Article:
Robert Saleh: It’s not necessarily comparing us to what they have, it’s just building a roster that we have a vision for that can execute our schemes, that can execute the character that we want, that can execute the things that we need to get done. So, really the idea of closing the gap isn’t necessarily trying to combat what they have, it’s trying to get better with what we have. Adding pieces, adding players, developing those players. Feel like Joe and his staff, just to be able to give us a stage and talk, I think there’s a clear vision for every single player that we bought in from free agency to the draft and now it’s just going out on the field and implementing that vision and getting those guys to play to the best of their ability.

 

Rich Cimini, ESPN: You guys are getting universally praised for your draft. What’s that feel like?

RS: That’s for you guys, I’ve also been in places where we’ve been universally mocked. I think we took Bruce Irvin, Bobby Wagner and Russell Wilson in the first three rounds and got a D grade if I remember right. It doesn’t matter. We got to develop these young men, they got to come in, they’ve got to perform. We’ve got to help them. We have to put them in the best position possible. We’ll know in about three years.

 

Connor Hughes, The Athletic: So, you read our report cards?

RS: When I was younger. (laughter)

 

Rich Cimini, ESPN: I have a couple position specific questions. Offense and defensive line, is it possible that JFM (John Franklin-Myers) could be, in the base defense, move inside? Could that be his regular?

RS: I think we all would agree on this one that (Franklin-Myers’) ability to win one-on-ones in pass rush, his best spot is inside. So ideally we can get him inside on third down and even get him in more passing situations on first and second down to get him some run on the inside. So, having that flexibility by drafting Jermaine (Johnson), getting Micheal here today, it gives us that flexibility to allow him to not have to grind outside so much and keep himself fresh because he wins at a very high rate when he’s inside. It does give us a little bit more flexibility with JFM to put him where he can win, but he still has a dominate figure outside in the run game. He’s a cool tool.

 

Rich Cimini, ESPN: And my other question is, you’ve said on a number of occasions that Mekhi (Becton) and George (Fant) will battle, competing against each other at left tackle. So, who is the right tackle?

RS: It’s a matter of just finding what’s best for the organization in terms of if George is comfortable out at left and Mekhi can get back here healthy and he’s showing that he’s got the versatility, and then obviously bringing in Max Mitchell and Chuma (Edoga) looks good and there’s guys here, too. So, there’s a lot of different guys that would like to get on the football field. It’s just trying to make sure that we find the right combination.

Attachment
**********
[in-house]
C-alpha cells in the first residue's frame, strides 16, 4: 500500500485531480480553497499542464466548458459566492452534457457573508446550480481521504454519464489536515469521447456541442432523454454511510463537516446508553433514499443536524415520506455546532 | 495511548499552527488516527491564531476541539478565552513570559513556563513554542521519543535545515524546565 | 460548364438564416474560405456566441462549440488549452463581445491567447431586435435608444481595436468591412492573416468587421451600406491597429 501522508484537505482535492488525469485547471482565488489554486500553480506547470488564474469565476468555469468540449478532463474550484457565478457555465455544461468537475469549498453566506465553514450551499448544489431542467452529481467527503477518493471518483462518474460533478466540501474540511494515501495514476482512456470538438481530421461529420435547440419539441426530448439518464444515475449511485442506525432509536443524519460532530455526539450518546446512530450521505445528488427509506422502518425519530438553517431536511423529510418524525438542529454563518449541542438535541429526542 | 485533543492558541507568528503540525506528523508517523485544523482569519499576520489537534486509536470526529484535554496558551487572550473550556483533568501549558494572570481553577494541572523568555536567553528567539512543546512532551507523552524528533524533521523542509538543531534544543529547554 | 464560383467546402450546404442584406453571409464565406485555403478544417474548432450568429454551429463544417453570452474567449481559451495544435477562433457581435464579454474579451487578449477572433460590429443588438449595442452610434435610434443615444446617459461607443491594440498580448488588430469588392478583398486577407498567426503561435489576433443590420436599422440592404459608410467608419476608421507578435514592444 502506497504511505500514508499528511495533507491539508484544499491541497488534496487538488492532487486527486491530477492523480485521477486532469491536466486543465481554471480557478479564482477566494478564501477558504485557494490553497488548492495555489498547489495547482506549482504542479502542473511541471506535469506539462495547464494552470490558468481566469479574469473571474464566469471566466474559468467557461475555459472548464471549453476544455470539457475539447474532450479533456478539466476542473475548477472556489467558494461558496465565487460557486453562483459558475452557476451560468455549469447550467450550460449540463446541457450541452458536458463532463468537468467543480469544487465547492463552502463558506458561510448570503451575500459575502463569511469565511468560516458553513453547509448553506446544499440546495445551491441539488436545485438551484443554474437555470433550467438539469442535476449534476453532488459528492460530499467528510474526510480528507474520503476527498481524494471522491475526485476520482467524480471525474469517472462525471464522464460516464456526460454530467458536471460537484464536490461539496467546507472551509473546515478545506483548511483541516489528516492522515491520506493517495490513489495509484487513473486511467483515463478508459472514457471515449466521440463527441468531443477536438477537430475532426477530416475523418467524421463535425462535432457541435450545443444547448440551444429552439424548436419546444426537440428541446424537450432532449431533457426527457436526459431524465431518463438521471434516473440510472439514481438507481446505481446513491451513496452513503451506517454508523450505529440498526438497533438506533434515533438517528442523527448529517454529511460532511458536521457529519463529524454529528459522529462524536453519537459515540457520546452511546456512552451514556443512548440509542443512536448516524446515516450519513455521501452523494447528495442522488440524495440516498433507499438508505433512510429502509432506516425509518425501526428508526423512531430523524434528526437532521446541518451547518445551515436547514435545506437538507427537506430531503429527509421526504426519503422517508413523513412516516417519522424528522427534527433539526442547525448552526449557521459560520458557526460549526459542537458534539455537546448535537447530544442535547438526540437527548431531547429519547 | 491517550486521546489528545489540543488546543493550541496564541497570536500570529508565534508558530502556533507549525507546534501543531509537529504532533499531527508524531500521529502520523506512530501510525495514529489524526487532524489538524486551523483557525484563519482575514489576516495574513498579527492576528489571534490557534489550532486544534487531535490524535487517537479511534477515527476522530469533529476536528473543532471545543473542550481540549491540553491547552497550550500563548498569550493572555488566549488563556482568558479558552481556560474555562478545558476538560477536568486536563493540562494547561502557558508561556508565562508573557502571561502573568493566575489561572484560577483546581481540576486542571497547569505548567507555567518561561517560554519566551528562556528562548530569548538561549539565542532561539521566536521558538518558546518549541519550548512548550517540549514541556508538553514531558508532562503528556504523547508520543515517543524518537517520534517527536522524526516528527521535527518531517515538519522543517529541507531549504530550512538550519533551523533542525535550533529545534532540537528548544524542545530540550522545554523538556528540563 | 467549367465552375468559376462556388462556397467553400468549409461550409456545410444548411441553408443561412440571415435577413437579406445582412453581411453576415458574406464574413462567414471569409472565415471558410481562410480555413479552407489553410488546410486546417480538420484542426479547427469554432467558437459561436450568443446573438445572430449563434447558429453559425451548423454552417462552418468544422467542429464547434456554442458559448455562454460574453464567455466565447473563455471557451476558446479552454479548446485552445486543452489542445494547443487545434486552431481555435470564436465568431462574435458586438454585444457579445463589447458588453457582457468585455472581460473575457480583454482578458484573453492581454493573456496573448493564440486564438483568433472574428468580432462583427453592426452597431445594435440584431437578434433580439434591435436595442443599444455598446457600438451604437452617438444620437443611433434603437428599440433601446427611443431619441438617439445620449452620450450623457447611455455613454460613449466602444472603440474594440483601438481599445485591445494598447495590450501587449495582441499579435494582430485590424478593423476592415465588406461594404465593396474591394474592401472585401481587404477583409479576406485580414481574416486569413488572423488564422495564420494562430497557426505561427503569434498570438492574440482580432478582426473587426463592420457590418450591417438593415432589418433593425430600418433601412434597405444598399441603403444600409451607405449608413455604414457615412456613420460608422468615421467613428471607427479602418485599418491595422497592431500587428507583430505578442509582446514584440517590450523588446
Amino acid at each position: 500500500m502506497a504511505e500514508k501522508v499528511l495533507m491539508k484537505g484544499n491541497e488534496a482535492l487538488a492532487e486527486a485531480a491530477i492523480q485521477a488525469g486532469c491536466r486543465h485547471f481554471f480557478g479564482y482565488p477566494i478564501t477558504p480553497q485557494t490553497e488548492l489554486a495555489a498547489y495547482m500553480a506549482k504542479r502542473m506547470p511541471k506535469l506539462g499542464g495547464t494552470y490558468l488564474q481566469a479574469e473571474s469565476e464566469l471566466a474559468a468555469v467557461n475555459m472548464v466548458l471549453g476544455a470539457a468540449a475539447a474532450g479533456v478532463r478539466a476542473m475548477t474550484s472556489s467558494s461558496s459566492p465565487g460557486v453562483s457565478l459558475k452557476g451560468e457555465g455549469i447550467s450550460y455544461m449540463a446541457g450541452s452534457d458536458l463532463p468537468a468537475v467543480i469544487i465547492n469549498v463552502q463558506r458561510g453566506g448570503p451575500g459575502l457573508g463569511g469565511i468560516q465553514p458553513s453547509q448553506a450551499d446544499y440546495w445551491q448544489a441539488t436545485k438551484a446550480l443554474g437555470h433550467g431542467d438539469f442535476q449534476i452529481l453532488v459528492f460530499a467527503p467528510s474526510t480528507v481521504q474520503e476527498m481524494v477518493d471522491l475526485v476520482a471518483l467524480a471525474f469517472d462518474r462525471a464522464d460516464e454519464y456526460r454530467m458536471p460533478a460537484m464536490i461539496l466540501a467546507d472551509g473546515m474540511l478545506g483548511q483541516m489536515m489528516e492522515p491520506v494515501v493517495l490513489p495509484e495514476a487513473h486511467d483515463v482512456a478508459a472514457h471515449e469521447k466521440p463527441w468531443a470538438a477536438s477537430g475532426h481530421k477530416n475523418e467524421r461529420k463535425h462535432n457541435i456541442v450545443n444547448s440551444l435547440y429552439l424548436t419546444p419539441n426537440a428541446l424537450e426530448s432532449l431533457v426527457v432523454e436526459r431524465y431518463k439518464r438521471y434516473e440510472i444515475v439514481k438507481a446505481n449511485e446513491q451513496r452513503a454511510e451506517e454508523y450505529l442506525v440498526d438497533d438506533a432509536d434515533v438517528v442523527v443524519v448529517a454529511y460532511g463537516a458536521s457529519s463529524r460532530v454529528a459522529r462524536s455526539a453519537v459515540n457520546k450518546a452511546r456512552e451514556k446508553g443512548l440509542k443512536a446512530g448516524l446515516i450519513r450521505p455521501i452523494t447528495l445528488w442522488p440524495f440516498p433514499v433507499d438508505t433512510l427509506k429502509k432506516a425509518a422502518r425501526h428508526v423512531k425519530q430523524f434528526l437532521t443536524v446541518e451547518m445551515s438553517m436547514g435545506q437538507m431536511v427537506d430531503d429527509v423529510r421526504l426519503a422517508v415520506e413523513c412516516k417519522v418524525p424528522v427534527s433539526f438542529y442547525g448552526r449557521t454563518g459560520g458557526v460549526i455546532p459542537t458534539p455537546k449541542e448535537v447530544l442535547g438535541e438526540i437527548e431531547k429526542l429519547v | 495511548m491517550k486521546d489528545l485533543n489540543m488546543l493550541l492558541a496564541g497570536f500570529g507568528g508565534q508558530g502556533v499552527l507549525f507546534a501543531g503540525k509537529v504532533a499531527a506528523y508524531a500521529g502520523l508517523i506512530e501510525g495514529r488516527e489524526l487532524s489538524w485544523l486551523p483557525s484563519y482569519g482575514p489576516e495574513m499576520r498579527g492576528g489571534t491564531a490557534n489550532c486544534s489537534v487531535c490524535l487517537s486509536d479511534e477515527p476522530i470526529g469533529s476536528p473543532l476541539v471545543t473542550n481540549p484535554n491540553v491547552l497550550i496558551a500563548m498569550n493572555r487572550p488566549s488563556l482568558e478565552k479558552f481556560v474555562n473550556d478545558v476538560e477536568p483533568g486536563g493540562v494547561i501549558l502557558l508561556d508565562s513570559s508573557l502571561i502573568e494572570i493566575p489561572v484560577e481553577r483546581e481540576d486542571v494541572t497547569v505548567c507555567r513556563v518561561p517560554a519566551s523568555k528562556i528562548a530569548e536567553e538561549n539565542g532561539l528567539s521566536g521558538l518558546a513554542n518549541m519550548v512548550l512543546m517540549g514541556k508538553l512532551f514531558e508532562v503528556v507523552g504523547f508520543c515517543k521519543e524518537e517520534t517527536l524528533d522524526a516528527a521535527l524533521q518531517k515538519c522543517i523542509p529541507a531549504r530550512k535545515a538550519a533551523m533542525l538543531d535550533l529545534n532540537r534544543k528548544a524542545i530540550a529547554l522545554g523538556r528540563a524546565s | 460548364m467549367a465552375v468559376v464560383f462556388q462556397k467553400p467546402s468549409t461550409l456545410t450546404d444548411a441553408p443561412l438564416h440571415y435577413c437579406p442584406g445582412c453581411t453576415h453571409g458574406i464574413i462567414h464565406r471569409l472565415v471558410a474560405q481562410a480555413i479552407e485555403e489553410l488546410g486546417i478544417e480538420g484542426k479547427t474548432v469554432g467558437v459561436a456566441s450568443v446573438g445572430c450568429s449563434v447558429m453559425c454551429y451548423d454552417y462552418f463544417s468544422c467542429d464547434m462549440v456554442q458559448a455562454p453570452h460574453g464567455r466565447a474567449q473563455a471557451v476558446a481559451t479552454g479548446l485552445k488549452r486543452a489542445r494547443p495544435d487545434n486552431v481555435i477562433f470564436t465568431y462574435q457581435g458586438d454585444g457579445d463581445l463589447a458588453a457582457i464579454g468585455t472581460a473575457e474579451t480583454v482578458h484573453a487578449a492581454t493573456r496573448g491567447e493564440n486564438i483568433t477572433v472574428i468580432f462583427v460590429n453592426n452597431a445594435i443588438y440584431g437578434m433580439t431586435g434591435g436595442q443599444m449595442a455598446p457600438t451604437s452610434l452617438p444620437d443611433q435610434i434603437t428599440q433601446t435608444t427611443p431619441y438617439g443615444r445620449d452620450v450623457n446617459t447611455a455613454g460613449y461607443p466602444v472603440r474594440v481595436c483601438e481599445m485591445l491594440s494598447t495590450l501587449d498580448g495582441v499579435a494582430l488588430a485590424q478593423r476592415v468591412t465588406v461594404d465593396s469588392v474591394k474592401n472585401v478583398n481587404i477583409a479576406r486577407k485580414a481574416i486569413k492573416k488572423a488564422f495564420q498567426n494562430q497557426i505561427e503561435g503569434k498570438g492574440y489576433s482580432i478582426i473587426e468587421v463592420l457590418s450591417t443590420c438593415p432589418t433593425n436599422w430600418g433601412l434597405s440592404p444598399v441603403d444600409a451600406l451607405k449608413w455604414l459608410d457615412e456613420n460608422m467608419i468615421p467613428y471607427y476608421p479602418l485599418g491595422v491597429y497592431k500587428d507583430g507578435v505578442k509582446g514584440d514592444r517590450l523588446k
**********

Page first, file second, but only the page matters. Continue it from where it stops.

Andy Vasquez, The Record: You guys obviously made a significant investment at tight end this offseason. I’m just wondering, for both of you, why is this position important to your offense and obviously to the development of your young quarterback?
RS:
 The tight end position, obviously first, second down run game, easy target, their big, especially over the middle. I feel like there’s such a good versatility between the whole group. Just speaking on the one’s we added this year, C.J. (Uzomah), obviously more in line, talked about it yesterday, (Tyler) Conklin more of a third down, move tight end and adding (Jeremy) Ruckert last night, he’s kind of in between the two. He’s a really good run blocker, he’s very tough, he’s got some ability in the pass game, we’ve just got to find a way to unlock it and see if we can maximize it. It’s always nice to have a big target that just runs. They’re easy outlets, get vertical, lay the hammer down when people are trying to tackle.

 

Dennis Waszak, Associated Press: To jump off of what Rich asked about right tackle, left tackle, George has stated that he feels he’s best suited at left tackle and he played well last year. Is there a chance that, coming in, Mekhi (Becton) is healthy that he just starts off working at right tackle and move forward from there instead of competition at left?
RS:
 We’ll see as soon as we can get him back here and he’s healthy and he’s ready to roll and he’s out on the football field and we’re getting all the individual work. We’ll know pretty quick.

 

Brian Costello, New York Post: Are you disappointed that he’s not here?

RS: You want all your guys to be here. It’s voluntary, but I know he’s working his tail off in Dallas and we have tabs on him, we know exactly what he’s doing, and we know where he is within his rehab. ‘Would love you back here buddy, come on. We’ll take care of you.’ I know he’s working.

 

Brian Costello, New York Post: Joe, you said at the end of the season press conference you talked about solving the injury issue was kind of a priority of this offseason and you mentioned it a bunch of times, you said, “We got to keep these guys healthy.” Have you guys come up with anything in that department? Was there any changes you’re going to try to make to the offseason program, to the in-season program? Anything you’re doing to address that?